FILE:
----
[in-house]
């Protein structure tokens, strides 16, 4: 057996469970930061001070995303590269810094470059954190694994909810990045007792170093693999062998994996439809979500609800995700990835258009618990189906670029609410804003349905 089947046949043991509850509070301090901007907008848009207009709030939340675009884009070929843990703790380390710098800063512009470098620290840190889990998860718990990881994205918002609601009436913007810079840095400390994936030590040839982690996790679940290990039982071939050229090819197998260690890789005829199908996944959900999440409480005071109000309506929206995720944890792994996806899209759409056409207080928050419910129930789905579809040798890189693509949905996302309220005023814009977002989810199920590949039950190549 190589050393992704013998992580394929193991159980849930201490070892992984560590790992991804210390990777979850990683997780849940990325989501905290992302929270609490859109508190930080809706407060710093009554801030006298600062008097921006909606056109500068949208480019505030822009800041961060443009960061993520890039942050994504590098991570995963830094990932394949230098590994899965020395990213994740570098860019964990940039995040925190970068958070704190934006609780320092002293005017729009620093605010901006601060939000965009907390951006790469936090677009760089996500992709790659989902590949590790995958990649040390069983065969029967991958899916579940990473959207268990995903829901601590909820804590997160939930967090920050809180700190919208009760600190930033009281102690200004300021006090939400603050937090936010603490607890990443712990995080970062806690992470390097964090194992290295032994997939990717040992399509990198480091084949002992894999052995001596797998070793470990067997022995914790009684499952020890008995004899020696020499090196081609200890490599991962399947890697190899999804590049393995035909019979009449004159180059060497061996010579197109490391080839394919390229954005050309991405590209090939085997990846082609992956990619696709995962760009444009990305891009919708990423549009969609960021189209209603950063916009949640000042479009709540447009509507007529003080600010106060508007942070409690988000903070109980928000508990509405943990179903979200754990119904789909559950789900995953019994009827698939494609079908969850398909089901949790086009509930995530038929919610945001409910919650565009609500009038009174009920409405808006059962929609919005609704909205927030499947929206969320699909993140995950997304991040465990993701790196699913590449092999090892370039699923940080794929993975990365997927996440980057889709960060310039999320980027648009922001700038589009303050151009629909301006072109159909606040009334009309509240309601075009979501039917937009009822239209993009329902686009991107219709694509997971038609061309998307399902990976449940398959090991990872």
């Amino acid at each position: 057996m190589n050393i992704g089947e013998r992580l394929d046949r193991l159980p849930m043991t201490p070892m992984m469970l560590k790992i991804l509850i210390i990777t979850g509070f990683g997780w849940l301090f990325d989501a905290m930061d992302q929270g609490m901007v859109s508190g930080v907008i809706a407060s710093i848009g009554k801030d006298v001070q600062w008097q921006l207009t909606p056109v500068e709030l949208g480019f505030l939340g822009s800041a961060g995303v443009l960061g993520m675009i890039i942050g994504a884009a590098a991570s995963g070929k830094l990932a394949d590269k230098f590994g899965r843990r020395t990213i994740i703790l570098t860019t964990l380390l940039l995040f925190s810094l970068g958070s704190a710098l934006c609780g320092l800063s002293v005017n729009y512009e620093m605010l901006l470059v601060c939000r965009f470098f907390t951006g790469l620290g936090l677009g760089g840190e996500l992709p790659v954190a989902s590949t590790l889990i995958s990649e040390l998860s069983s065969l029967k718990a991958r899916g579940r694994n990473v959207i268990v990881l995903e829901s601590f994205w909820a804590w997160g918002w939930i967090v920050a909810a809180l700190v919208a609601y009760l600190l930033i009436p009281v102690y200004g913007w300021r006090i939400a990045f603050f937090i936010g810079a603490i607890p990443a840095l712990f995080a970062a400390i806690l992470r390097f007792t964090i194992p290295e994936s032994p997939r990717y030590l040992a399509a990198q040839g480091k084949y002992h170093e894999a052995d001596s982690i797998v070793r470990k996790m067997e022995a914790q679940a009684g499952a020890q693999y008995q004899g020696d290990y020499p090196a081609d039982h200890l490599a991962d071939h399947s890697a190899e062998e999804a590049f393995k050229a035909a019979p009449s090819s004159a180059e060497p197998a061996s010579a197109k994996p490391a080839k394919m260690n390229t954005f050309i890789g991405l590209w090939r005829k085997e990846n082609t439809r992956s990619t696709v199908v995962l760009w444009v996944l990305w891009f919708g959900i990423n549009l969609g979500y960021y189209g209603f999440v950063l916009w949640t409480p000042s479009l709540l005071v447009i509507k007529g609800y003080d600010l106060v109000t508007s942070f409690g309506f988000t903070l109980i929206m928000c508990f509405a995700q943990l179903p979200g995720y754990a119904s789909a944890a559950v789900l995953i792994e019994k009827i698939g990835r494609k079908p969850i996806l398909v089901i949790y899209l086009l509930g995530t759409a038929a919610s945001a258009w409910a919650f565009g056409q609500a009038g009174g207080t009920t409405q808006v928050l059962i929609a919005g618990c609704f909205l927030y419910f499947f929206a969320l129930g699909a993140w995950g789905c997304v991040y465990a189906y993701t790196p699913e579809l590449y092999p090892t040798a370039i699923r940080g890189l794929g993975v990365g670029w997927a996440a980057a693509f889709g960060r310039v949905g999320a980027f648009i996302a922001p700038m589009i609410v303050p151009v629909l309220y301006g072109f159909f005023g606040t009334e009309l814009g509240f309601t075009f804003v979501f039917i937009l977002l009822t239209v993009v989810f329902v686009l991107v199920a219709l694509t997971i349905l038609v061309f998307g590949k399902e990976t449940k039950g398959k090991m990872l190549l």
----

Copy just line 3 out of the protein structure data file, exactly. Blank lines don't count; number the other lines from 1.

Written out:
């Amino acid at each position: 057996m190589n050393i992704g089947e013998r992580l394929d046949r193991l159980p849930m043991t201490p070892m992984m469970l560590k790992i991804l509850i210390i990777t979850g509070f990683g997780w849940l301090f990325d989501a905290m930061d992302q929270g609490m901007v859109s508190g930080v907008i809706a407060s710093i848009g009554k801030d006298v001070q600062w008097q921006l207009t909606p056109v500068e709030l949208g480019f505030l939340g822009s800041a961060g995303v443009l960061g993520m675009i890039i942050g994504a884009a590098a991570s995963g070929k830094l990932a394949d590269k230098f590994g899965r843990r020395t990213i994740i703790l570098t860019t964990l380390l940039l995040f925190s810094l970068g958070s704190a710098l934006c609780g320092l800063s002293v005017n729009y512009e620093m605010l901006l470059v601060c939000r965009f470098f907390t951006g790469l620290g936090l677009g760089g840190e996500l992709p790659v954190a989902s590949t590790l889990i995958s990649e040390l998860s069983s065969l029967k718990a991958r899916g579940r694994n990473v959207i268990v990881l995903e829901s601590f994205w909820a804590w997160g918002w939930i967090v920050a909810a809180l700190v919208a609601y009760l600190l930033i009436p009281v102690y200004g913007w300021r006090i939400a990045f603050f937090i936010g810079a603490i607890p990443a840095l712990f995080a970062a400390i806690l992470r390097f007792t964090i194992p290295e994936s032994p997939r990717y030590l040992a399509a990198q040839g480091k084949y002992h170093e894999a052995d001596s982690i797998v070793r470990k996790m067997e022995a914790q679940a009684g499952a020890q693999y008995q004899g020696d290990y020499p090196a081609d039982h200890l490599a991962d071939h399947s890697a190899e062998e999804a590049f393995k050229a035909a019979p009449s090819s004159a180059e060497p197998a061996s010579a197109k994996p490391a080839k394919m260690n390229t954005f050309i890789g991405l590209w090939r005829k085997e990846n082609t439809r992956s990619t696709v199908v995962l760009w444009v996944l990305w891009f919708g959900i990423n549009l969609g979500y960021y189209g209603f999440v950063l916009w949640t409480p000042s479009l709540l005071v447009i509507k007529g609800y003080d600010l106060v109000t508007s942070f409690g309506f988000t903070l109980i929206m928000c508990f509405a995700q943990l179903p979200g995720y754990a119904s789909a944890a559950v789900l995953i792994e019994k009827i698939g990835r494609k079908p969850i996806l398909v089901i949790y899209l086009l509930g995530t759409a038929a919610s945001a258009w409910a919650f565009g056409q609500a009038g009174g207080t009920t409405q808006v928050l059962i929609a919005g618990c609704f909205l927030y419910f499947f929206a969320l129930g699909a993140w995950g789905c997304v991040y465990a189906y993701t790196p699913e579809l590449y092999p090892t040798a370039i699923r940080g890189l794929g993975v990365g670029w997927a996440a980057a693509f889709g960060r310039v949905g999320a980027f648009i996302a922001p700038m589009i609410v303050p151009v629909l309220y301006g072109f159909f005023g606040t009334e009309l814009g509240f309601t075009f804003v979501f039917i937009l977002l009822t239209v993009v989810f329902v686009l991107v199920a219709l694509t997971i349905l038609v061309f998307g590949k399902e990976t449940k039950g398959k090991m990872l190549l």